This is also a great way to assess what kind of talent you need — either full-time or independent — that is best suited to address your immediate and long-term gaps.

3. Consider How to Add Agility to Your Workforce

There are numerous ways to add agility to your business if you’ve found gaps that need to be filled during your workforce analysis.  

Leverage Project-Based Work

According to Harvard Business Review, by 2027, 88 million people worldwide will likely be working in project management, which signals that companies  are starting to adopt a project-driven organizational structure.

Most businesses focus on becoming more nimble, responsive, and productive, therefore seeing the advantages that a dynamic and agile workforce brings to the table. 

By strategically leveraging project-based work, companies can save money and become more innovative, capture future value today, and drive short-term and long-term growth.

Companies can achieve this by building teams specialized in solving specific business challenges. Because projects vary significantly in size, labor demands will also shift to reflect this changing need, which is where an agile workforce comes into play. 

Independent Workforce 

The independent workforce comprises 58 million Americans and signals a huge opportunity for businesses to leverage this cohort’s flexibility and expertise to create an agile workforce.

According to MIT Sloan and Deloitte, organizations increasingly rely on the independent workforce to perform essential services, with 74% of leaders agreeing that effective management of external workers is critical to their success. 

By onboarding members of the independent workforce, a business can immediately fill skill gaps and roles needed during uncertain times and keep on top of critical work. Compared with a 2+ month time to hire for full-time employees, companies who bring on external talent on demand can be onboarded within 13.5 days.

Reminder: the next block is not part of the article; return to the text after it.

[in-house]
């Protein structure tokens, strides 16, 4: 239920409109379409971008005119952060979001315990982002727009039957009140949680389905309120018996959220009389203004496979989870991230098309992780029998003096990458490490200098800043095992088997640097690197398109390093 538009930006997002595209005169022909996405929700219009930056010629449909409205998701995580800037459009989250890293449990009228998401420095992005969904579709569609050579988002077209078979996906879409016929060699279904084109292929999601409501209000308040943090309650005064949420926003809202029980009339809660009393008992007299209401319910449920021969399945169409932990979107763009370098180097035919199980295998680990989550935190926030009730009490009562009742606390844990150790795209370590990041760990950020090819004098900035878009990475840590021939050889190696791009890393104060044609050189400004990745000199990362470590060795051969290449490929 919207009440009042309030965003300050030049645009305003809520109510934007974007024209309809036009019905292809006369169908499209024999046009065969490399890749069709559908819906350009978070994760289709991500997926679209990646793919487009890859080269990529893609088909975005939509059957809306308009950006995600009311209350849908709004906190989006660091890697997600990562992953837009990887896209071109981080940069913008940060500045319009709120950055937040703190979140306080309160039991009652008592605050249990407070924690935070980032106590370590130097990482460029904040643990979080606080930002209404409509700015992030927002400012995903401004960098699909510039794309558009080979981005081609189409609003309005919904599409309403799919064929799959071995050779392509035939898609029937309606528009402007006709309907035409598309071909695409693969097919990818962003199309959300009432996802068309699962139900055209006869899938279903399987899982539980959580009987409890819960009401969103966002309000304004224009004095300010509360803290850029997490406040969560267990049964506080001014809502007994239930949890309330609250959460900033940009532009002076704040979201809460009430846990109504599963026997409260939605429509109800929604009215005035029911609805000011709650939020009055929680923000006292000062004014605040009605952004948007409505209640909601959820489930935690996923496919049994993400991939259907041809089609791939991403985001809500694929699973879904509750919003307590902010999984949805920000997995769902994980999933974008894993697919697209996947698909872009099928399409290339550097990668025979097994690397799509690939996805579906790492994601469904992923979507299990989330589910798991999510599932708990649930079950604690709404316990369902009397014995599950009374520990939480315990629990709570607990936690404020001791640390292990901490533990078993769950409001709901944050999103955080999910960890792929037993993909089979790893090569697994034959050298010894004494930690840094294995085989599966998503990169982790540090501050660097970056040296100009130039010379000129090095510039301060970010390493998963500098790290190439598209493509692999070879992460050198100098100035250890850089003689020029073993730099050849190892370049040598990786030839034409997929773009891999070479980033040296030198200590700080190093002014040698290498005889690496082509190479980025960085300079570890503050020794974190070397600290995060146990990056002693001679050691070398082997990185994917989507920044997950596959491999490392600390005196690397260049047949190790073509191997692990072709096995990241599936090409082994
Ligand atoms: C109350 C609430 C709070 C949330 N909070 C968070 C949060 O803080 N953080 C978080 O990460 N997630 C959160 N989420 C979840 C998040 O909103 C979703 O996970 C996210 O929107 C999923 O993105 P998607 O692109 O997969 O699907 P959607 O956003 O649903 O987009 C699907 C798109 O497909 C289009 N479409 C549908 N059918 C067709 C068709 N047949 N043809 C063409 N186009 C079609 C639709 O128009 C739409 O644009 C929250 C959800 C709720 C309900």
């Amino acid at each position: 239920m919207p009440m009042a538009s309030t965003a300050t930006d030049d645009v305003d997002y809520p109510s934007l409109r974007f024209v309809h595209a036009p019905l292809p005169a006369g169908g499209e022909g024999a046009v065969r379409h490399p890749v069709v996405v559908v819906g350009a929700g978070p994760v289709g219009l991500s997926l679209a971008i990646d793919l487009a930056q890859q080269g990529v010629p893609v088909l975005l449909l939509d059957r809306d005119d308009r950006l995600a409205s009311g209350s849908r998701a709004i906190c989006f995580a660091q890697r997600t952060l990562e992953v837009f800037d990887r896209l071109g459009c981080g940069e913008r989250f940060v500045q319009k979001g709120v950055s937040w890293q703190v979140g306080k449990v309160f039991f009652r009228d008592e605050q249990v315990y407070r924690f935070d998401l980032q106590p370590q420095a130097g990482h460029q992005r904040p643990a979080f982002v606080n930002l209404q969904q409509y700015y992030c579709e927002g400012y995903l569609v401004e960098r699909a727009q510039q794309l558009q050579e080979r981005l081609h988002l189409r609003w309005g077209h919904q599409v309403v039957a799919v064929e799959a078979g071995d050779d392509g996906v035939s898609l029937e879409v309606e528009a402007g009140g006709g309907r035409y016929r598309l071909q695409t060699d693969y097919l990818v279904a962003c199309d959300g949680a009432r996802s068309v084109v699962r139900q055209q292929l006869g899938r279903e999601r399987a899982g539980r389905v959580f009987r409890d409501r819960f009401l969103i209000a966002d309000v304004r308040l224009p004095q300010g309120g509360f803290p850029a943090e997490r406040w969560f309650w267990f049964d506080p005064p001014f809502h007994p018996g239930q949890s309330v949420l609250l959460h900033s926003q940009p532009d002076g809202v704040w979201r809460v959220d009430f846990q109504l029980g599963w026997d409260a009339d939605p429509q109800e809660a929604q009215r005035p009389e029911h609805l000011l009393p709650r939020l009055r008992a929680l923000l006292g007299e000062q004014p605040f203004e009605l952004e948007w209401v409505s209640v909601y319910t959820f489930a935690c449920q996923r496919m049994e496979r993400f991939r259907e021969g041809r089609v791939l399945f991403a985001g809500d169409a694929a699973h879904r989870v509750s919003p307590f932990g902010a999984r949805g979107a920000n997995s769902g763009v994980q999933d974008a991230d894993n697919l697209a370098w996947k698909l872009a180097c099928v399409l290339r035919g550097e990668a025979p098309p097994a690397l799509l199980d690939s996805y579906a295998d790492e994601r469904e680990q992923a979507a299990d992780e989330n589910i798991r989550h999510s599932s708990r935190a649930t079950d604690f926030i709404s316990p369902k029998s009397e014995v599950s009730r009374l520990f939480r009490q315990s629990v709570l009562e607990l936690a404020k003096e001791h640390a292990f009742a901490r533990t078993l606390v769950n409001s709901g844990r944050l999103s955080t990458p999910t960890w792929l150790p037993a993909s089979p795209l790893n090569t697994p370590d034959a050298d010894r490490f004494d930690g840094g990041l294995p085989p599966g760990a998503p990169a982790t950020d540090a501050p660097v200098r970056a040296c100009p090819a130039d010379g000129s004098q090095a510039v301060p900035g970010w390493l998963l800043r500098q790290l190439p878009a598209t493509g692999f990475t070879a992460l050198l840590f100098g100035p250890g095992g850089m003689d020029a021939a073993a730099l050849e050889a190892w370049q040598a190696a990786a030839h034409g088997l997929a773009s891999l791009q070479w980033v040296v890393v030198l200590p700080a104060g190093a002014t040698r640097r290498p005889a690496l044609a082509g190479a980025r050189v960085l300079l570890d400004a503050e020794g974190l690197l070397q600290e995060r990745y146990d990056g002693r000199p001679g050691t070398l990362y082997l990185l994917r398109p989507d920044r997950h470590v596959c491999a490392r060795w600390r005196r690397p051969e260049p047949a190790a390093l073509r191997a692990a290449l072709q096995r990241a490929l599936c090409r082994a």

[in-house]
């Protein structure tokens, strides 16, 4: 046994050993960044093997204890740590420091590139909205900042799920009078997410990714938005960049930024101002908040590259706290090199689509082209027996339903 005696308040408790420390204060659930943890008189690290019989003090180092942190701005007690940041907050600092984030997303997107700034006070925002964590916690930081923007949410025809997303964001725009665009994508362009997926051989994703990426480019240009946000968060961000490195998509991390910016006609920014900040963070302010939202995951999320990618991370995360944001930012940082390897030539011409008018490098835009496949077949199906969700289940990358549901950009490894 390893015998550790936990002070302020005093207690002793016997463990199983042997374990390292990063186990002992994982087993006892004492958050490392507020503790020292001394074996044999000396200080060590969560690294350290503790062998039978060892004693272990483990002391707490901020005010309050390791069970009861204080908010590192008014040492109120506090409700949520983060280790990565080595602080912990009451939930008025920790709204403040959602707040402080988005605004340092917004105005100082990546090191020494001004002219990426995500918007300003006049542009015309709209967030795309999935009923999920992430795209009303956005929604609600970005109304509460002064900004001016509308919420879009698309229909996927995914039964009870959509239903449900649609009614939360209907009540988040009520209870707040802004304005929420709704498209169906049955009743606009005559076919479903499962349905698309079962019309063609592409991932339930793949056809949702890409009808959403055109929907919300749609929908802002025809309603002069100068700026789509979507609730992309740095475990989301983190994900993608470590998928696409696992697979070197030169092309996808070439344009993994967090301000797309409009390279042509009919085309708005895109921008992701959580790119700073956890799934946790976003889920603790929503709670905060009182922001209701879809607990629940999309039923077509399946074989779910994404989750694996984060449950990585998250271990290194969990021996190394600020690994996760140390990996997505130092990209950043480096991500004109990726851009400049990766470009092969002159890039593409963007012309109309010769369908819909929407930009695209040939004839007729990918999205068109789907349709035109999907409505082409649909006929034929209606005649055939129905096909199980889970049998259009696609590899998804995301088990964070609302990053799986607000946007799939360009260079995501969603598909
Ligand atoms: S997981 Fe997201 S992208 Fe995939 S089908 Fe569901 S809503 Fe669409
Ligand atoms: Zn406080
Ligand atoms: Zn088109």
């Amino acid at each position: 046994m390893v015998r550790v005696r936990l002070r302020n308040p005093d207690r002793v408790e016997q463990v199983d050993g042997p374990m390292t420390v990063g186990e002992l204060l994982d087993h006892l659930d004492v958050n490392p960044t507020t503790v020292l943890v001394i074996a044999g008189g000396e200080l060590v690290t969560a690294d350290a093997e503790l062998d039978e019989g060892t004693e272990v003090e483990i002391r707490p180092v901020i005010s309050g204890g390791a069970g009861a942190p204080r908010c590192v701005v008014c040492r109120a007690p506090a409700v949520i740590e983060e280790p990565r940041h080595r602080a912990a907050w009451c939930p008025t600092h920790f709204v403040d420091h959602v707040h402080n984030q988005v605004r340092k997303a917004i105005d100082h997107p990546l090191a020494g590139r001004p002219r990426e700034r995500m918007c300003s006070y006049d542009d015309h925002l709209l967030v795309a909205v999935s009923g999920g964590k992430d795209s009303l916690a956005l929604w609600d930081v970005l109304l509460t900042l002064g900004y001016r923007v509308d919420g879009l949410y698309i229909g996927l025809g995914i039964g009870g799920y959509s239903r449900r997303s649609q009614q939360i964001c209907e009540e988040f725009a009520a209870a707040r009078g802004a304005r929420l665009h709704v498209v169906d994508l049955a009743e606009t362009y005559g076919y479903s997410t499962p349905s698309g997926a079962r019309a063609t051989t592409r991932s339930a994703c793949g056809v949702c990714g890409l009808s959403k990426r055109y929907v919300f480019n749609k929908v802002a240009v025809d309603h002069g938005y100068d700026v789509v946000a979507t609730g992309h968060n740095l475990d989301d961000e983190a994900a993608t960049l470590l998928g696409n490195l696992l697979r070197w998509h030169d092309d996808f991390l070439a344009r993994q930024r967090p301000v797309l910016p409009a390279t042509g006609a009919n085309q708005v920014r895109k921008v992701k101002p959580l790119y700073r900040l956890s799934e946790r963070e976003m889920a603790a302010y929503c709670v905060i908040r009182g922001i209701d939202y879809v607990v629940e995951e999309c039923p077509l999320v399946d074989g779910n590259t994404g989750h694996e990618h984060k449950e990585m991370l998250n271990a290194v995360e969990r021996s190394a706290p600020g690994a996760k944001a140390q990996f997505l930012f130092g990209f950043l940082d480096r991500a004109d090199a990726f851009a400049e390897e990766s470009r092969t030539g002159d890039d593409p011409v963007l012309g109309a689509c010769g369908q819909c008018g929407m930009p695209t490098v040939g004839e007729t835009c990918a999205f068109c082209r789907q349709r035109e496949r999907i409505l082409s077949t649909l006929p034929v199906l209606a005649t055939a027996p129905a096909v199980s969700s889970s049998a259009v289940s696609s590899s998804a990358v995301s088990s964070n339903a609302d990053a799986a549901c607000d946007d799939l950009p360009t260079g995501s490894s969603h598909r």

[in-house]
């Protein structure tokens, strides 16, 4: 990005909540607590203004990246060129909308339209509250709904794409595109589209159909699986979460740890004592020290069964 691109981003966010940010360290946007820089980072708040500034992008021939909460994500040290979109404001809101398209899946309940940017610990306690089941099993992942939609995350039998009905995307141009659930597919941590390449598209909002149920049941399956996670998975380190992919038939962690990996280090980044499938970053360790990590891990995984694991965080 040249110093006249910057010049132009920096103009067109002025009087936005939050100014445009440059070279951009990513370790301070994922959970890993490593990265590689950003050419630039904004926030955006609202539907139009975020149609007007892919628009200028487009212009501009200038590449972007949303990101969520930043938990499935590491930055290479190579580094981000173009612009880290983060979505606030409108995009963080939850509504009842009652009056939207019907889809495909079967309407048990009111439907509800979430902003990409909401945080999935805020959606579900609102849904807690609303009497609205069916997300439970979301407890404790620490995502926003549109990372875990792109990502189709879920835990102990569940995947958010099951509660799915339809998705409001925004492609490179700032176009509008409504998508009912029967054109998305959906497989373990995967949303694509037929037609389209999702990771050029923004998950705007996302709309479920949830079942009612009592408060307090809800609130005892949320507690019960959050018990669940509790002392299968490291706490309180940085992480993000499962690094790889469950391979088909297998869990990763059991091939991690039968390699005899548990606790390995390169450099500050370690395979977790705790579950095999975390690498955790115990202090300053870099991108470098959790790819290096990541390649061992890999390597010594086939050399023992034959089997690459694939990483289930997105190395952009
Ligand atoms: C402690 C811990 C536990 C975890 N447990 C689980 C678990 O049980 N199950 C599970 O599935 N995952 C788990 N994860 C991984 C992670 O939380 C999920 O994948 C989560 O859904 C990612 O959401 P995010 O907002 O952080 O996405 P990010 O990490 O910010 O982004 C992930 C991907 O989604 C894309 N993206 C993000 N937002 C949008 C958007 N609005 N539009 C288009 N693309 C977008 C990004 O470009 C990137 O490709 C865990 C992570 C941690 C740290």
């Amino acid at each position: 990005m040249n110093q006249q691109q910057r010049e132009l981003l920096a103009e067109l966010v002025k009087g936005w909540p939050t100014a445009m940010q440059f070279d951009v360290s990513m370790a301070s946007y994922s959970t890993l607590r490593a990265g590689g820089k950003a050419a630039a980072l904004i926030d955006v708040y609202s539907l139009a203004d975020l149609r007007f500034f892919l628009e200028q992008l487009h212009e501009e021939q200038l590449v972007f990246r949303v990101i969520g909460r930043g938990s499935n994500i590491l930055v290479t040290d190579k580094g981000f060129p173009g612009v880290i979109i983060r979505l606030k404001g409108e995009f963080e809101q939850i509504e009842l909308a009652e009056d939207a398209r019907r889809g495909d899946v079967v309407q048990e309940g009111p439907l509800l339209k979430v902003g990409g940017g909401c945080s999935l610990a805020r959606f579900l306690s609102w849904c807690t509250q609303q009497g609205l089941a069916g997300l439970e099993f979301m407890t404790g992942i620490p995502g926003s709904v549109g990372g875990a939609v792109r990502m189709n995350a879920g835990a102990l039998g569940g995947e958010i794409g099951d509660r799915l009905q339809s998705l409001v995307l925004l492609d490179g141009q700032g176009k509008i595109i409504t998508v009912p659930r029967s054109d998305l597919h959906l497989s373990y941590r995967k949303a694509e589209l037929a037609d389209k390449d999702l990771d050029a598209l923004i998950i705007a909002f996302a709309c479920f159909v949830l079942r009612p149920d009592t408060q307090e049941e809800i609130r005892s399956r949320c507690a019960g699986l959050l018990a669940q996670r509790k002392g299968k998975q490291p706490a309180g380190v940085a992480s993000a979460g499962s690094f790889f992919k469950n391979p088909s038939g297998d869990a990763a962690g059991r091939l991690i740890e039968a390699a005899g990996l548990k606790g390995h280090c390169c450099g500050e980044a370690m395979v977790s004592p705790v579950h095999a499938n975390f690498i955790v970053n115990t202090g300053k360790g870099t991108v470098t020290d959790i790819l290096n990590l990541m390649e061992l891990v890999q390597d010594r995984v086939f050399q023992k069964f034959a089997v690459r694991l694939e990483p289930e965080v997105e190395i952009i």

Upskilling

Internal employees have a place at the table, too. An agile workforce doesn’t always mean bringing in talent on demand — leveling up the current workforce is just as important. 

The World Economic Forum’s Future of Jobs report estimates that half of all employees globally will need to be upskilled or reskilled by 2025 as the adoption of new technologies drives innovation forward. Not only that, private-public collaboration on large-scale upskilling could increase GDP by $6.5 trillion and create 5.3 million new jobs by 2030. 

Upskilling or reskilling current employees is a lower-cost model than hiring and training new employees, and by upskilling, businesses are more likely to retain current employees and boost morale. 

By investing time in employees and upskilling different departments, businesses stand to create an agile and dynamic workforce that can adjust to changing technological business needs with ease.

4. Operationalize The Plan Company-Wide

Getting buy-in is important and ensuring everyone is on the same page is key to successful workforce planning and implementation. 

Part of achieving buy-in is making sure that the strategic workforce plan is included within the organization’s overarching strategic plan, coupled with regular check-ins to understand how market trends may have shifted and impacted what has been road mapped.

Taking the time to frequently revisit the plan throughout the year — whether quarterly or biannually — ensures that the business is always prepared to respond gracefully to incoming challenges.

Operating your business today and beyond is a team sport, and the more aligned business unit leaders are in how they build their teams, the greater the impact it will have on the company’s bottom line. 

Implement Agility to Impact the Bottom Line

Operating your business today and beyond is a team sport, and the more aligned business unit leaders are in how they build their teams, the greater the impact it will have on the company’s bottom line. 

Not only does it provide them with a flexible workforce strategy that can evolve as market needs change, but it also helps businesses be more proactive in retaining their workforce while also being smart about the talent they bring. 

Disruption can happen from anytime, anyplace, anywhere. Businesses need to think on their feet, and adopting an agile approach is the first step to ensuring maximum flexibility with minimum disruption. 

If you’re interested in exploring how you can further optimize your workforce today and beyond, then read our Ultimate Workforce Optimization Guide to learn more.